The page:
Reading "Capital": Introduction, continued

Ryan Avent

Exit Easing, Enter NGDP

Evan Soltas

13 March 2014

What do voluntary mean?

Matt Bruenig

Conservatives have to somehow thread the needle here and claim that requiring people to follow property and contract regulations in the course of engaging in commerce is consistent with voluntarism while claiming that requiring people to follow anti-discrimination regulations is not.

Gauging Mobility

Greg Mankiw

Let Them Eat Dignity

Paul Krugman

Behavioral economics vs. behavioral finance

Noah Smith

10 March 2014

An Unthinkably Modern Miracle

 John Fischer
Much of the recent debate over healthcare reform has been cast in terms of personal finance. Politicians on both sides of the aisle have cited a 2009 American Journal of Medicine article claiming that more than half of all personal bankruptcies are the result of large medical bills. But while that particular statistic sounds compelling, it actually downplays the full scope of issue. Politifact, a political fact-checking website, crunched the data and determined that during the term of the Journal’s study, the total number of declared medical bankruptcies was only about 500,000. For context, that’s somewhere above gun deaths but below traffic accidents. More recent stats, from a price-comparison startup called NerdWallet, suggest that 10 million Americans with year-round health insurance face the broader and more troubling onus of “medical bills they are unable to pay.” Which is a bit more than double the amount of foreclosures completed during the financial crisis.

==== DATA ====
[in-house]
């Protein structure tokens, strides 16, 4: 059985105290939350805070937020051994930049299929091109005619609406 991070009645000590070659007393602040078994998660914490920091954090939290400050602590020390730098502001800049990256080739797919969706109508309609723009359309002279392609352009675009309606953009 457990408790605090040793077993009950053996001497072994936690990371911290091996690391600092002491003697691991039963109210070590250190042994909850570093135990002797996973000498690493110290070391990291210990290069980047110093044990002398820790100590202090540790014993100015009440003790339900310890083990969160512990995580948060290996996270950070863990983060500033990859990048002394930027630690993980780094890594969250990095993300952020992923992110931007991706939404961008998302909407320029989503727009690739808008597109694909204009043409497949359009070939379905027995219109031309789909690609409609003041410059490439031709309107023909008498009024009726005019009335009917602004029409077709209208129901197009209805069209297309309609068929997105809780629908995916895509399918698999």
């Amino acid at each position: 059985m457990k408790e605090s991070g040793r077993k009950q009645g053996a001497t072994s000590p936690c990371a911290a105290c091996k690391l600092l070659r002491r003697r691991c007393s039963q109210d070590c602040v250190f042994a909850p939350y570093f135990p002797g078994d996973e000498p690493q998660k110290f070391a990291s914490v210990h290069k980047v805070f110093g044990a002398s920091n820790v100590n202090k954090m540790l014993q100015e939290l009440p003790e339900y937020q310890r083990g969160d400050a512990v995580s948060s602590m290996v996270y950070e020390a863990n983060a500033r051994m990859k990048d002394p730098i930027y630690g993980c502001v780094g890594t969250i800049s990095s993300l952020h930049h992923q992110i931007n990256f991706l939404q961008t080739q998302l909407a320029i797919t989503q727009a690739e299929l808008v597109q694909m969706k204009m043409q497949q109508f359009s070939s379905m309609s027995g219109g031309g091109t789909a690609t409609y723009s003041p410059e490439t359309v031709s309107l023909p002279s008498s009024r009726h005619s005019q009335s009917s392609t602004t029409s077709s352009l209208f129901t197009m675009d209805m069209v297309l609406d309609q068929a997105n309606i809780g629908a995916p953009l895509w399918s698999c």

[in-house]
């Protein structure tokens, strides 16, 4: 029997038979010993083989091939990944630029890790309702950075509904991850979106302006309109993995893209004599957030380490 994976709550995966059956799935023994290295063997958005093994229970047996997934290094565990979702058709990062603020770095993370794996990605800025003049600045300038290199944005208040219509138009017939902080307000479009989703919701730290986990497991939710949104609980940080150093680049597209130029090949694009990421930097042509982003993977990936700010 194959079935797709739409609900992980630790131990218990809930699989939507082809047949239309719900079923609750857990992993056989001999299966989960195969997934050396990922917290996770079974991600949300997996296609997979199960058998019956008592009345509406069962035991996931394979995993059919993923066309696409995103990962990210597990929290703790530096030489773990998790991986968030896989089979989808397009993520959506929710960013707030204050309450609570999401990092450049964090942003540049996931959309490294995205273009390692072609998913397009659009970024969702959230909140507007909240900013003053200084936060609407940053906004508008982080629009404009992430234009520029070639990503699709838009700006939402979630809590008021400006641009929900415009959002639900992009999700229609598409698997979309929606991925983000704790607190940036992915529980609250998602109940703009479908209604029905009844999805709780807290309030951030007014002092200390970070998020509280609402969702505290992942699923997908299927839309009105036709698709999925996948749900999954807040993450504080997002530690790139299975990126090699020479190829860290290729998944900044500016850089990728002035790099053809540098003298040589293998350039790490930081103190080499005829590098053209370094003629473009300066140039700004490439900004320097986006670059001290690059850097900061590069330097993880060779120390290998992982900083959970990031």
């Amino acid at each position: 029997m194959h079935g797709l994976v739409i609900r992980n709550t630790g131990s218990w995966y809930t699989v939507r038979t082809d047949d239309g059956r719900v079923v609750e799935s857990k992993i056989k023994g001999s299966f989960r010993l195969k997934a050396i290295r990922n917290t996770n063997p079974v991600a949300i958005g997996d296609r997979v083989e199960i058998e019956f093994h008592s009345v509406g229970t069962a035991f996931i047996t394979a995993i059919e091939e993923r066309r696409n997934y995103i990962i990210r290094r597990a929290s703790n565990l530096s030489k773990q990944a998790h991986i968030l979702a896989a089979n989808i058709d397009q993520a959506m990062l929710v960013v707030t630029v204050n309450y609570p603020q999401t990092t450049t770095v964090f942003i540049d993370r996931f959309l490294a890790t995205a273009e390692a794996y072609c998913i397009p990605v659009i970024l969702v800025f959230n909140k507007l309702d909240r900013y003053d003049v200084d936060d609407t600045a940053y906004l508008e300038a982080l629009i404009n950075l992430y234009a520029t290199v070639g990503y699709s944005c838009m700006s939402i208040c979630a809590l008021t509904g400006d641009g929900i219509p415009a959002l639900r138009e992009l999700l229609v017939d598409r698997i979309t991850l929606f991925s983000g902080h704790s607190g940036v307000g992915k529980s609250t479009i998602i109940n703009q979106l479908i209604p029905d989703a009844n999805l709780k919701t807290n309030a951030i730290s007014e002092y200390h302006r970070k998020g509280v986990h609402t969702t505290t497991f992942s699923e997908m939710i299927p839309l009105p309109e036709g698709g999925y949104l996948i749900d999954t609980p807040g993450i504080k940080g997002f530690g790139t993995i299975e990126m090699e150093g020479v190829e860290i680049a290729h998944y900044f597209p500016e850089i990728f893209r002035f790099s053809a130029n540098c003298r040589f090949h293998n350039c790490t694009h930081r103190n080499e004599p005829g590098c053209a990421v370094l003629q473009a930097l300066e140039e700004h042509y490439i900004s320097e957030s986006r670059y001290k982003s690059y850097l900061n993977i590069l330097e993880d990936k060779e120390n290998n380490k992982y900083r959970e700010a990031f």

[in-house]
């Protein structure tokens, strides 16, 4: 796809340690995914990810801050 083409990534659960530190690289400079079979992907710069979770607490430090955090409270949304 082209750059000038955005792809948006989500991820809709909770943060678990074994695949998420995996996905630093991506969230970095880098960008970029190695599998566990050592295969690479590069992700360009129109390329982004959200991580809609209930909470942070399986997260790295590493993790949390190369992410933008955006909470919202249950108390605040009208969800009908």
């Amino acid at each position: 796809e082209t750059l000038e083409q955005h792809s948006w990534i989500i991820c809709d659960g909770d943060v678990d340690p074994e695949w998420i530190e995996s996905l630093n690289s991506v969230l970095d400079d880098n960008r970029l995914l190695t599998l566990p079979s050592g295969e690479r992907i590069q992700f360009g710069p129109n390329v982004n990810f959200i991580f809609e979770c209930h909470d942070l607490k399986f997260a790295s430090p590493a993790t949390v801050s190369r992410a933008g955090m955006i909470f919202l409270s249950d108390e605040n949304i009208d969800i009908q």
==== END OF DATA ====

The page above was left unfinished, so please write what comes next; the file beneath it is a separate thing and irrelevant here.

But for all the sloganeering—death panels and socialism and Obamacare—that will mark the early 2010s as indelibly as O.J. Simpson and Monica Lewinsky marked the 1990s, the Affordable Care Act simply isn’t that revolutionary. It is basically a stew of incentives and regulations meant to incrementally decrease costs and increase standards. It seeks to turn health insurance companies into something more like public utilities, and applies the same “race to the top” logic of performance-based (rather than pay-per-service) evaluation used in school systems to hospitals. Even its most controversial provision, fining individuals who don’t carry a policy, is not all that different than car or homeowner’s insurance. In other words, the Affordable Care Act is a partial fix, not a fundamental redefinition. Like most of President Obama’s other policy initiatives, it works to adjust rather than re-invent. 

Nation of CRINOs

Paul Krugman

High Road, Low Road

Joseph Joyce

Putting Economic Data Into Context

Bruce Bartlett

04 March 2014

Screw Up In High School, If You Are Rich

Matt Bruenig

First, notice the collectivist nature of McCardle’s point. We should encourage kids to take failure-prone risks because a handful of them will pan out and that will be good for society as a whole. Why should individuals take on risks that have high chances of failure for the benefit of society as a whole when the individuals are the ones that will suffer the consequences of the failure? If taking failure-prone risks is, in aggregate, a social good, then maybe society should bear some of the costs of those who fail by, for instance, making sure that they do not wind up destitute, hungry, without health care, and so on.

Ben Bernanke’s Biggest Mistake

Matthew Yglesias

In a Dark Year, a Lighter Side at the Fed

Annie Lowrey

03 March 2014

Have we been living in an age of austerity?

Zachary Goldfarb

The Fed in 2008

Chris House

I am struck by the amount of detailed discussion of the architecture of the financial system in the transcripts. I’m sure many of you are thinking “duh — what else do you think the Fed discusses at its meetings?” Well, I agree, but the contrast with academic treatments of monetary policy is stark. As I wrote in a previous post, in my assessment, many macroeconomic researchers have been far too concerned with the details of price rigidity and far too indifferent about the details of financial arrangements.  It seems that these details were occupying center stage during the financial crisis and we had better start to get a better picture of how these arrangements interact with monetary policy actions if we hope to respond appropriately to the next crisis.

Warren Buffett reveals the one stock fund you need to invest in

Jia Lynn Yang

01 March 2014